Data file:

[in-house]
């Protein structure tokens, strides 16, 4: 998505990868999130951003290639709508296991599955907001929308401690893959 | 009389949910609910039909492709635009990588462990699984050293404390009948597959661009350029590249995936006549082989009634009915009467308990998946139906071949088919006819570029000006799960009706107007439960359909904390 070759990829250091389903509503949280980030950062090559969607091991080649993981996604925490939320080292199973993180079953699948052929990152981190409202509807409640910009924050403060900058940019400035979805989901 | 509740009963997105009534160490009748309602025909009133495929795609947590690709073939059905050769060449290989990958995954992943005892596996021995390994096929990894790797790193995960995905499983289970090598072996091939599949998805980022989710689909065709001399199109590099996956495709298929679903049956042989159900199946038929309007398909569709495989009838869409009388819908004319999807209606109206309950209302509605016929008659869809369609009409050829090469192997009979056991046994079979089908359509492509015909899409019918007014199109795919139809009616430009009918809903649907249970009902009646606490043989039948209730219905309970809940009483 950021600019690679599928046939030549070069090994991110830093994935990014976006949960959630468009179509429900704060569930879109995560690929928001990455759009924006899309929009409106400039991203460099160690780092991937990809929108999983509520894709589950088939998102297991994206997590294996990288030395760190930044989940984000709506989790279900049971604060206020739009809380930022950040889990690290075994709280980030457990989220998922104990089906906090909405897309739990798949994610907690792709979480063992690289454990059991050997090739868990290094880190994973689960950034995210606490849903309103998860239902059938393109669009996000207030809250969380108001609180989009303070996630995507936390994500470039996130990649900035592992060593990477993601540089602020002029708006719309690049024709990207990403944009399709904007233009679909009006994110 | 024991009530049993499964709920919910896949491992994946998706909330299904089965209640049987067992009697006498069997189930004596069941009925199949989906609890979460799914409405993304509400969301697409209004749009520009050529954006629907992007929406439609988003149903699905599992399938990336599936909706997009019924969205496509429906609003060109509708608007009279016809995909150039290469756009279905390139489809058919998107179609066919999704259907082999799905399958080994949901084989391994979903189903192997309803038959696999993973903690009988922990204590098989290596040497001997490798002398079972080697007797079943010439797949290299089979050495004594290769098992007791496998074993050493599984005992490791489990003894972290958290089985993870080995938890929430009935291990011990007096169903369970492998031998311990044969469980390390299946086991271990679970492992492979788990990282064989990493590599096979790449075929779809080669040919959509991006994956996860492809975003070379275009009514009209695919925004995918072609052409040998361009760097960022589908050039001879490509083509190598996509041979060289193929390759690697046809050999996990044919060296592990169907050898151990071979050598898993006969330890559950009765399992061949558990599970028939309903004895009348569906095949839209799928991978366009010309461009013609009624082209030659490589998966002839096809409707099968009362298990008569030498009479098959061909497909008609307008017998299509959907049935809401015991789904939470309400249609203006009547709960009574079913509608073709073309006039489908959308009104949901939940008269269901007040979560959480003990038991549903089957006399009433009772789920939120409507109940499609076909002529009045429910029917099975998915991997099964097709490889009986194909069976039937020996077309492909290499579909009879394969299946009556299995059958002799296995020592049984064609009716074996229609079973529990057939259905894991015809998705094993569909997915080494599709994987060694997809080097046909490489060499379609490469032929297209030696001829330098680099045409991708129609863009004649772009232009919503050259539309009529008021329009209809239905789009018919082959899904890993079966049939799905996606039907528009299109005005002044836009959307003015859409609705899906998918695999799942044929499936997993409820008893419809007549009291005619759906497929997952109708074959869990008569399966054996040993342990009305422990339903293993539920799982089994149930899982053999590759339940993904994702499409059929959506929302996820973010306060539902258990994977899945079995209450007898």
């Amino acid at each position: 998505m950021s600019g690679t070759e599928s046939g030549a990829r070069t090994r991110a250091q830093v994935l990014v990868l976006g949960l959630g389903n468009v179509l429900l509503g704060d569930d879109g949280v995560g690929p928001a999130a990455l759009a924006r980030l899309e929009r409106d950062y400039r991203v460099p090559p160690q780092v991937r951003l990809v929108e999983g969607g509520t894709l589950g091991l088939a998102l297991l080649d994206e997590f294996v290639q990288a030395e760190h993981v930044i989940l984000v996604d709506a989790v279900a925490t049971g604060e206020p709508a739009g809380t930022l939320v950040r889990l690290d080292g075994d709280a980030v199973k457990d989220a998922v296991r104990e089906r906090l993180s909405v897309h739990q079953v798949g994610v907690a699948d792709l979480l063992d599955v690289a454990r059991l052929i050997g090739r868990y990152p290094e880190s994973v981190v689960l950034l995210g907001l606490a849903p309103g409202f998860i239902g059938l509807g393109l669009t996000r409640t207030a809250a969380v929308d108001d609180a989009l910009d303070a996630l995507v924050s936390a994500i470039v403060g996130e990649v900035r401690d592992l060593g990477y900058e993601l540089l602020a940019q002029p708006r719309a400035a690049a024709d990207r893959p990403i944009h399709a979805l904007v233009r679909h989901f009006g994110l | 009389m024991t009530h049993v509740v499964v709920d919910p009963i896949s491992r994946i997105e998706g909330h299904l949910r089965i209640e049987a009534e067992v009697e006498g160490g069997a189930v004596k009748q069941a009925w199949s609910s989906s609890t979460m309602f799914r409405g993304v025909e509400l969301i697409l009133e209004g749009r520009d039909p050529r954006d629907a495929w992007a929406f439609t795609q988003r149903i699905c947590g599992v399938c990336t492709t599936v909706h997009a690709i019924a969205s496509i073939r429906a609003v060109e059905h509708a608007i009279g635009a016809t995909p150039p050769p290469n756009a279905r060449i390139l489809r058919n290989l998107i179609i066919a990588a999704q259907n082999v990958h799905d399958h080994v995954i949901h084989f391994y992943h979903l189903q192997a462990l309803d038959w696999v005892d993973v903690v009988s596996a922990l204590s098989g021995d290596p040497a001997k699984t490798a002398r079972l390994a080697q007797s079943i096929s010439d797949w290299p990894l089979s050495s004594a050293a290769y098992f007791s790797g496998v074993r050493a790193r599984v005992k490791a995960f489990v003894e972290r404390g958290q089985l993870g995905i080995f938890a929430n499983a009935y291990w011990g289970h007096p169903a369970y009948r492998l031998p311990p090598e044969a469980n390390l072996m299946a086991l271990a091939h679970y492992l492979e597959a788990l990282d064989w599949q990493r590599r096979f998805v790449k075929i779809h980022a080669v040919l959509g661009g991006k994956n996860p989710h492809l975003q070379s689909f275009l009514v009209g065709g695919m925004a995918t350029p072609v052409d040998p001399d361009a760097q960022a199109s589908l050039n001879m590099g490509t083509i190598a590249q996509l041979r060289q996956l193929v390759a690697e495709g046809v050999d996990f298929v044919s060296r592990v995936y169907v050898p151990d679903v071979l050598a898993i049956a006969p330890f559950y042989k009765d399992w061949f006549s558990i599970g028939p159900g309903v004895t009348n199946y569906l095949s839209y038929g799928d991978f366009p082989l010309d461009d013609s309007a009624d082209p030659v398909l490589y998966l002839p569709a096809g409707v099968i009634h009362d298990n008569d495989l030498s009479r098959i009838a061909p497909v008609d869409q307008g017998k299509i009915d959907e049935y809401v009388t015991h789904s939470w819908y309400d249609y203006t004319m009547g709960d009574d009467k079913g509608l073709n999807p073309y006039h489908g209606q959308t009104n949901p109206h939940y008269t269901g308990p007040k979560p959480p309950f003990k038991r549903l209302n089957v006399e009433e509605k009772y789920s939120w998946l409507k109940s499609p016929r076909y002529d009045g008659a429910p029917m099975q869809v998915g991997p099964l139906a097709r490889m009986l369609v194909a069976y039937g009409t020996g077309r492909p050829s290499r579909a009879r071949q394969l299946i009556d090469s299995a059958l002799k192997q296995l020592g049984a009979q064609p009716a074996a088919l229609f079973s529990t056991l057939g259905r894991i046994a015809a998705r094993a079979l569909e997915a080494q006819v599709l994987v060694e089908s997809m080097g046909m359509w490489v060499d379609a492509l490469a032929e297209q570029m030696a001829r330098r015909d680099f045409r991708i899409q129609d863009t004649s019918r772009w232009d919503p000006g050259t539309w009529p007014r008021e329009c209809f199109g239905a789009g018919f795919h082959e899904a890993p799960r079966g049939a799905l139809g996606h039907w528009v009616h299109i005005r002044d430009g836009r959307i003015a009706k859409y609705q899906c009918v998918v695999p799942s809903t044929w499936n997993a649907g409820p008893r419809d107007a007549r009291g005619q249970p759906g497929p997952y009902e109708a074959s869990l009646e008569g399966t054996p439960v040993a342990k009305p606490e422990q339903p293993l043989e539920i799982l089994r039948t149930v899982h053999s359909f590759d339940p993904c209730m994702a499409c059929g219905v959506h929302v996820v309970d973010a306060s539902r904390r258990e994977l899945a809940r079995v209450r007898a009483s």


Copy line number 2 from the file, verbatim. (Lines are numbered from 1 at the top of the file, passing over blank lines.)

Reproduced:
């Protein structure tokens, strides 16, 4: 998505990868999130951003290639709508296991599955907001929308401690893959 | 009389949910609910039909492709635009990588462990699984050293404390009948597959661009350029590249995936006549082989009634009915009467308990998946139906071949088919006819570029000006799960009706107007439960359909904390 070759990829250091389903509503949280980030950062090559969607091991080649993981996604925490939320080292199973993180079953699948052929990152981190409202509807409640910009924050403060900058940019400035979805989901 | 509740009963997105009534160490009748309602025909009133495929795609947590690709073939059905050769060449290989990958995954992943005892596996021995390994096929990894790797790193995960995905499983289970090598072996091939599949998805980022989710689909065709001399199109590099996956495709298929679903049956042989159900199946038929309007398909569709495989009838869409009388819908004319999807209606109206309950209302509605016929008659869809369609009409050829090469192997009979056991046994079979089908359509492509015909899409019918007014199109795919139809009616430009009918809903649907249970009902009646606490043989039948209730219905309970809940009483 950021600019690679599928046939030549070069090994991110830093994935990014976006949960959630468009179509429900704060569930879109995560690929928001990455759009924006899309929009409106400039991203460099160690780092991937990809929108999983509520894709589950088939998102297991994206997590294996990288030395760190930044989940984000709506989790279900049971604060206020739009809380930022950040889990690290075994709280980030457990989220998922104990089906906090909405897309739990798949994610907690792709979480063992690289454990059991050997090739868990290094880190994973689960950034995210606490849903309103998860239902059938393109669009996000207030809250969380108001609180989009303070996630995507936390994500470039996130990649900035592992060593990477993601540089602020002029708006719309690049024709990207990403944009399709904007233009679909009006994110 | 024991009530049993499964709920919910896949491992994946998706909330299904089965209640049987067992009697006498069997189930004596069941009925199949989906609890979460799914409405993304509400969301697409209004749009520009050529954006629907992007929406439609988003149903699905599992399938990336599936909706997009019924969205496509429906609003060109509708608007009279016809995909150039290469756009279905390139489809058919998107179609066919999704259907082999799905399958080994949901084989391994979903189903192997309803038959696999993973903690009988922990204590098989290596040497001997490798002398079972080697007797079943010439797949290299089979050495004594290769098992007791496998074993050493599984005992490791489990003894972290958290089985993870080995938890929430009935291990011990007096169903369970492998031998311990044969469980390390299946086991271990679970492992492979788990990282064989990493590599096979790449075929779809080669040919959509991006994956996860492809975003070379275009009514009209695919925004995918072609052409040998361009760097960022589908050039001879490509083509190598996509041979060289193929390759690697046809050999996990044919060296592990169907050898151990071979050598898993006969330890559950009765399992061949558990599970028939309903004895009348569906095949839209799928991978366009010309461009013609009624082209030659490589998966002839096809409707099968009362298990008569030498009479098959061909497909008609307008017998299509959907049935809401015991789904939470309400249609203006009547709960009574079913509608073709073309006039489908959308009104949901939940008269269901007040979560959480003990038991549903089957006399009433009772789920939120409507109940499609076909002529009045429910029917099975998915991997099964097709490889009986194909069976039937020996077309492909290499579909009879394969299946009556299995059958002799296995020592049984064609009716074996229609079973529990057939259905894991015809998705094993569909997915080494599709994987060694997809080097046909490489060499379609490469032929297209030696001829330098680099045409991708129609863009004649772009232009919503050259539309009529008021329009209809239905789009018919082959899904890993079966049939799905996606039907528009299109005005002044836009959307003015859409609705899906998918695999799942044929499936997993409820008893419809007549009291005619759906497929997952109708074959869990008569399966054996040993342990009305422990339903293993539920799982089994149930899982053999590759339940993904994702499409059929959506929302996820973010306060539902258990994977899945079995209450007898």